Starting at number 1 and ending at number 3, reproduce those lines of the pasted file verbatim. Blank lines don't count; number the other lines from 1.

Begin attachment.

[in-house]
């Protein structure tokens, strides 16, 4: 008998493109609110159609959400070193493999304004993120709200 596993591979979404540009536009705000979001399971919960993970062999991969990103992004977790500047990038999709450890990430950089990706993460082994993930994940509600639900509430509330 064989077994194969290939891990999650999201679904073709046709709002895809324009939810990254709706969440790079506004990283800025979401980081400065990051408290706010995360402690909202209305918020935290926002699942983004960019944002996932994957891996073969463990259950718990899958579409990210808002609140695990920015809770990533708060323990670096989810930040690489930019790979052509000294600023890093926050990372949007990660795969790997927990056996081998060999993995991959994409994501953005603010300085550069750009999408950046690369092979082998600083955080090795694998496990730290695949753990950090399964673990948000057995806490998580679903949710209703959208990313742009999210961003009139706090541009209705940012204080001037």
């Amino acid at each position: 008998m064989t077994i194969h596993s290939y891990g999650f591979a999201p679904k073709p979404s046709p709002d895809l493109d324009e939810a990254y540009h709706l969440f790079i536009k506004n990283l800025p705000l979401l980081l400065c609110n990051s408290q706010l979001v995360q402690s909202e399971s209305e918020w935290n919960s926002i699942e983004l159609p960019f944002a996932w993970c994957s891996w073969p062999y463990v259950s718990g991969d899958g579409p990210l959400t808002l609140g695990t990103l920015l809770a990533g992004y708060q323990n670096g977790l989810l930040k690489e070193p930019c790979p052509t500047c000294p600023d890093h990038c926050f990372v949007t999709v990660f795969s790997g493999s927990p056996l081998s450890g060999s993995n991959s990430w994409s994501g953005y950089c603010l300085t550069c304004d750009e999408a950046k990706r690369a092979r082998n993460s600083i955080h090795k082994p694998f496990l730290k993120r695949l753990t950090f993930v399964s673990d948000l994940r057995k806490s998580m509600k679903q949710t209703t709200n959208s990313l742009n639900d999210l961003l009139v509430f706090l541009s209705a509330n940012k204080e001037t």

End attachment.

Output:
[in-house]
């Protein structure tokens, strides 16, 4: 008998493109609110159609959400070193493999304004993120709200 596993591979979404540009536009705000979001399971919960993970062999991969990103992004977790500047990038999709450890990430950089990706993460082994993930994940509600639900509430509330 064989077994194969290939891990999650999201679904073709046709709002895809324009939810990254709706969440790079506004990283800025979401980081400065990051408290706010995360402690909202209305918020935290926002699942983004960019944002996932994957891996073969463990259950718990899958579409990210808002609140695990920015809770990533708060323990670096989810930040690489930019790979052509000294600023890093926050990372949007990660795969790997927990056996081998060999993995991959994409994501953005603010300085550069750009999408950046690369092979082998600083955080090795694998496990730290695949753990950090399964673990948000057995806490998580679903949710209703959208990313742009999210961003009139706090541009209705940012204080001037």
């Amino acid at each position: 008998m064989t077994i194969h596993s290939y891990g999650f591979a999201p679904k073709p979404s046709p709002d895809l493109d324009e939810a990254y540009h709706l969440f790079i536009k506004n990283l800025p705000l979401l980081l400065c609110n990051s408290q706010l979001v995360q402690s909202e399971s209305e918020w935290n919960s926002i699942e983004l159609p960019f944002a996932w993970c994957s891996w073969p062999y463990v259950s718990g991969d899958g579409p990210l959400t808002l609140g695990t990103l920015l809770a990533g992004y708060q323990n670096g977790l989810l930040k690489e070193p930019c790979p052509t500047c000294p600023d890093h990038c926050f990372v949007t999709v990660f795969s790997g493999s927990p056996l081998s450890g060999s993995n991959s990430w994409s994501g953005y950089c603010l300085t550069c304004d750009e999408a950046k990706r690369a092979r082998n993460s600083i955080h090795k082994p694998f496990l730290k993120r695949l753990t950090f993930v399964s673990d948000l994940r057995k806490s998580m509600k679903q949710t209703t709200n959208s990313l742009n639900d999210l961003l009139v509430f706090l541009s209705a509330n940012k204080e001037t």